A chapter of history was closed on this date in 1927 with the death of accused but acquitted murderess Lizzie Borden. She died at age 67 on June 1, 1927.
It was the end of an era, yet the continuation of a never-solved mystery: Did 32-year-old Lizzie Borden hack her father, Andrew Borden, and stepmother, Abby Durfee Borden to death on August 4, 1892?
Lizzie was acquitted of the crimes after a two-week trial that garnered coverage from across the country. Sadly, we still don't know the full truth about what really happened that day.
Many, of course, say she committed the murders for the oldest of reasons, greed, jealousy, anger. Did she want more in life after taking her Grand Tour trip to Europe?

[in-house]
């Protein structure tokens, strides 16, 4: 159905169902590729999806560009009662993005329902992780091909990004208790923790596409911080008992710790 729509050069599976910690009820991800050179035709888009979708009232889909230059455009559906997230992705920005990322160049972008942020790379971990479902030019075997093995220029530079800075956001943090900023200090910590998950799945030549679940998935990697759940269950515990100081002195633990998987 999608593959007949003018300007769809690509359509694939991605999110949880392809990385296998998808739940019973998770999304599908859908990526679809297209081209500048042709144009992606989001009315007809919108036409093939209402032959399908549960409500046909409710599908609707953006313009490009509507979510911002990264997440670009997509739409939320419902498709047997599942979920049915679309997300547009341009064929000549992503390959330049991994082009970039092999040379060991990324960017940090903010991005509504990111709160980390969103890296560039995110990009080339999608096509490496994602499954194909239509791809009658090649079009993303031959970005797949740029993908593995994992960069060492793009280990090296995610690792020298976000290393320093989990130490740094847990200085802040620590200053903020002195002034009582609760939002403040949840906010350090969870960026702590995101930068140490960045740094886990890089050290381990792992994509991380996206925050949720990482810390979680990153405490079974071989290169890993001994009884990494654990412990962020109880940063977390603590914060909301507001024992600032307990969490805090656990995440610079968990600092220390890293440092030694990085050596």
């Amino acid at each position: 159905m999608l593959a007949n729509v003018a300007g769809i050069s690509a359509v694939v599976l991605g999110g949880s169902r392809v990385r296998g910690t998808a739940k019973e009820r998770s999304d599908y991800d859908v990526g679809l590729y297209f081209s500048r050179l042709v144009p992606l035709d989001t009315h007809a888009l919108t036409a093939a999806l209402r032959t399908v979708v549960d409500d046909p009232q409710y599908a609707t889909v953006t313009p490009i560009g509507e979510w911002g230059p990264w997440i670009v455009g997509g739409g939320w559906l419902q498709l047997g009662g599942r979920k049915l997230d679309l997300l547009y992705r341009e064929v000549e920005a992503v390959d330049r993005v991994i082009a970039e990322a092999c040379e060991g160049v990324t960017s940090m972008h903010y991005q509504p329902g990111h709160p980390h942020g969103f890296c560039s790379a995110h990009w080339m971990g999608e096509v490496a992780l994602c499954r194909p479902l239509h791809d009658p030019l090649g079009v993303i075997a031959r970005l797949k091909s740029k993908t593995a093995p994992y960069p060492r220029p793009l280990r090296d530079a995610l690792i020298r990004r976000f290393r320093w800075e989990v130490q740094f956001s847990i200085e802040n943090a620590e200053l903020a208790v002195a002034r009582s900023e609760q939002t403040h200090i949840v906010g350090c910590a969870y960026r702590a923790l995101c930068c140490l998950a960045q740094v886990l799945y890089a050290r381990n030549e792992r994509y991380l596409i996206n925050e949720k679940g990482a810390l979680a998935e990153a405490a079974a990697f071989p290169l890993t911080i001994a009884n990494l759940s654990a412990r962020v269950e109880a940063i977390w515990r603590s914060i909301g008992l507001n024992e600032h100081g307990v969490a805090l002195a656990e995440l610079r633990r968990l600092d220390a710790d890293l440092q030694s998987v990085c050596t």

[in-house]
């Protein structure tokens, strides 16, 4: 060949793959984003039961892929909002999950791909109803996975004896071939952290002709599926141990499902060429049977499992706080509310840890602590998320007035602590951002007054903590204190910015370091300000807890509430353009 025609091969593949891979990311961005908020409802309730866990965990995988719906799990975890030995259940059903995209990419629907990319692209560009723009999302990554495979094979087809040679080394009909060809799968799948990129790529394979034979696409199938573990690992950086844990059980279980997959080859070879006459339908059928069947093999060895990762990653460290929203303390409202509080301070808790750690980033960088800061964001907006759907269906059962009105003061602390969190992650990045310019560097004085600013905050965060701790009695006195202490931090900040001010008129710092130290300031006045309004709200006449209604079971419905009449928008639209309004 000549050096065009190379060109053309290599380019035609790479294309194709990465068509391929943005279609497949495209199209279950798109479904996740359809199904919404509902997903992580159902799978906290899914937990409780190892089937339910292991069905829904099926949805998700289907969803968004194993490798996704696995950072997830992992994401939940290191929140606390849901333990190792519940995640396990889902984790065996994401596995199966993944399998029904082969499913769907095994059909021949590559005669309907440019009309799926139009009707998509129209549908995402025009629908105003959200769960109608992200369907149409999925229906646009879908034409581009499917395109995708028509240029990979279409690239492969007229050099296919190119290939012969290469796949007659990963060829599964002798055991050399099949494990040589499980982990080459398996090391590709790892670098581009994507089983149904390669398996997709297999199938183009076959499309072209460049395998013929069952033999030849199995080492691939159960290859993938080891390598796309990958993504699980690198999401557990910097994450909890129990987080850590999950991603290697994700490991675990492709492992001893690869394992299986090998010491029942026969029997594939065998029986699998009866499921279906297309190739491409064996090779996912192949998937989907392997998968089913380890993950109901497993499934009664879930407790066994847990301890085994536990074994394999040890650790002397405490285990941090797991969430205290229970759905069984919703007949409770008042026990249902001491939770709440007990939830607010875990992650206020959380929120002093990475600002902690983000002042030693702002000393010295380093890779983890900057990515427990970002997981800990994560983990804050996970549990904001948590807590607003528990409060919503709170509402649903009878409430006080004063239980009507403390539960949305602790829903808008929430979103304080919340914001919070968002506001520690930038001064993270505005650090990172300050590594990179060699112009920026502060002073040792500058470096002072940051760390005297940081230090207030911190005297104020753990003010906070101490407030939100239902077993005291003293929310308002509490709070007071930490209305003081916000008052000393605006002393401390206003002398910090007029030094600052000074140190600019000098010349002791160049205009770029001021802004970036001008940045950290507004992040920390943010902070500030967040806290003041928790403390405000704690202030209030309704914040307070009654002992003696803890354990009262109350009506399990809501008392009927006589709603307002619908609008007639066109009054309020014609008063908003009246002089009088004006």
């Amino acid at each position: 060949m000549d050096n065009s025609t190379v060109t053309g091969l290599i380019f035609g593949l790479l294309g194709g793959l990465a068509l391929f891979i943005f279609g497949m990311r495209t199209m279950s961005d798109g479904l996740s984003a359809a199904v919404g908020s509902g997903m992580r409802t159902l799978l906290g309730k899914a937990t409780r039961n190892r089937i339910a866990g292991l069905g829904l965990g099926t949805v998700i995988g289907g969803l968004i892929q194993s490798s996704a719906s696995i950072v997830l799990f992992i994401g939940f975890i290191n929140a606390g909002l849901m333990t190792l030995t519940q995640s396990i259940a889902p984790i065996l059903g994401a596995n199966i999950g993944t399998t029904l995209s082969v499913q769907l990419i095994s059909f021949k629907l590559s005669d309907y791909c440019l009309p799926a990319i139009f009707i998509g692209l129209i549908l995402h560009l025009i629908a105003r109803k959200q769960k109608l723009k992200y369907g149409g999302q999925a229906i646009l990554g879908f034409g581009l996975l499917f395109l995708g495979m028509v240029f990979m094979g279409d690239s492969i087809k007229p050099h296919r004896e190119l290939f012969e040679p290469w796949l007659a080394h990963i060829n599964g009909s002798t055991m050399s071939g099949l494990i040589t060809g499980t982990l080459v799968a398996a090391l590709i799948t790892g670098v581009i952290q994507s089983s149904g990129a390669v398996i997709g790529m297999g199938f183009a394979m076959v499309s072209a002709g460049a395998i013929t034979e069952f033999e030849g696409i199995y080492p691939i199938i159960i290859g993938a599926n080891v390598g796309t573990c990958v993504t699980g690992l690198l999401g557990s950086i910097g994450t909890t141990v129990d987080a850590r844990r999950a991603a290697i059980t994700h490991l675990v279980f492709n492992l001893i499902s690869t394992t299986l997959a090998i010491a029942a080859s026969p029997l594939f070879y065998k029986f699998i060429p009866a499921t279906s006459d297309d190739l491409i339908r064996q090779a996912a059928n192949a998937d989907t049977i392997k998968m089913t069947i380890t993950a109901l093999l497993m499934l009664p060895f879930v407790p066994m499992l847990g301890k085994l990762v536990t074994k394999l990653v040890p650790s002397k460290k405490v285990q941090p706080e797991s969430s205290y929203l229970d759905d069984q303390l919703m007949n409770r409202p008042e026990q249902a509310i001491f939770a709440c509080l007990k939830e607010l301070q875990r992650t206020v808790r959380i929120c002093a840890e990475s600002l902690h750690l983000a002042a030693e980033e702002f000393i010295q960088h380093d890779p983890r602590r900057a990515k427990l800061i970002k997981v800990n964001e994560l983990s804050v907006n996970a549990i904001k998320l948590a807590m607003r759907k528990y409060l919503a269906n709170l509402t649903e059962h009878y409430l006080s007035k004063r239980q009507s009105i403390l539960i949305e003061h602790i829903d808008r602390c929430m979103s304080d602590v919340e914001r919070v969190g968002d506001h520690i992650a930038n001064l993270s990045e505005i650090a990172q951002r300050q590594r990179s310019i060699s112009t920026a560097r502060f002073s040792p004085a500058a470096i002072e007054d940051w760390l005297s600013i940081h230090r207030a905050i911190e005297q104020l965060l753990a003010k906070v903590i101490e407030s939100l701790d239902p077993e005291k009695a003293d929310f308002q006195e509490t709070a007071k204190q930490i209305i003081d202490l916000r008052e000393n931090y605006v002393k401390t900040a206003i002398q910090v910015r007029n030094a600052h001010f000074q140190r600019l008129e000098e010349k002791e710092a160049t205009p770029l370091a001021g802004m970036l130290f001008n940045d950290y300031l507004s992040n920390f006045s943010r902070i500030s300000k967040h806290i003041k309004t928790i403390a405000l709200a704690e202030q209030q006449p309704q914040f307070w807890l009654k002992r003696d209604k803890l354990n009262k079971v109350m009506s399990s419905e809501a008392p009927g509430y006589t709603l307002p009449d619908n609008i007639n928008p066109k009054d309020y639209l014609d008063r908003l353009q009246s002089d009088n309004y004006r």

She certainly wasted no time after the murders, moving to a grand house up on "The Hill," the more prestigious part of town. That home, which she dubbed "Maplecroft," will be opening soon as a new B&B (see inside photos and story) by the same owners of her original home, the murder house and now the Lizzie Borden Bed and Breakfast Museum on Second St.
Judging from Lizzie's will, she lived well. See details of her will here.
In fiction, of course, anything can happen. What if Lizzie's life had turned out differently? What if she had to commit the murders because her father and stepmother had become... zombies? See Lizzie Borden, Zombie Hunter.
What if Lizzie thought her life was back to "normal," or as normal as it can be after the murders. Then... the zombies come back and she is forced, albeit reluctantly, to pick up her axe again... That's what happens in the sequel, Lizzie Borden, Zombie Hunter 2: The Axe Will Fall.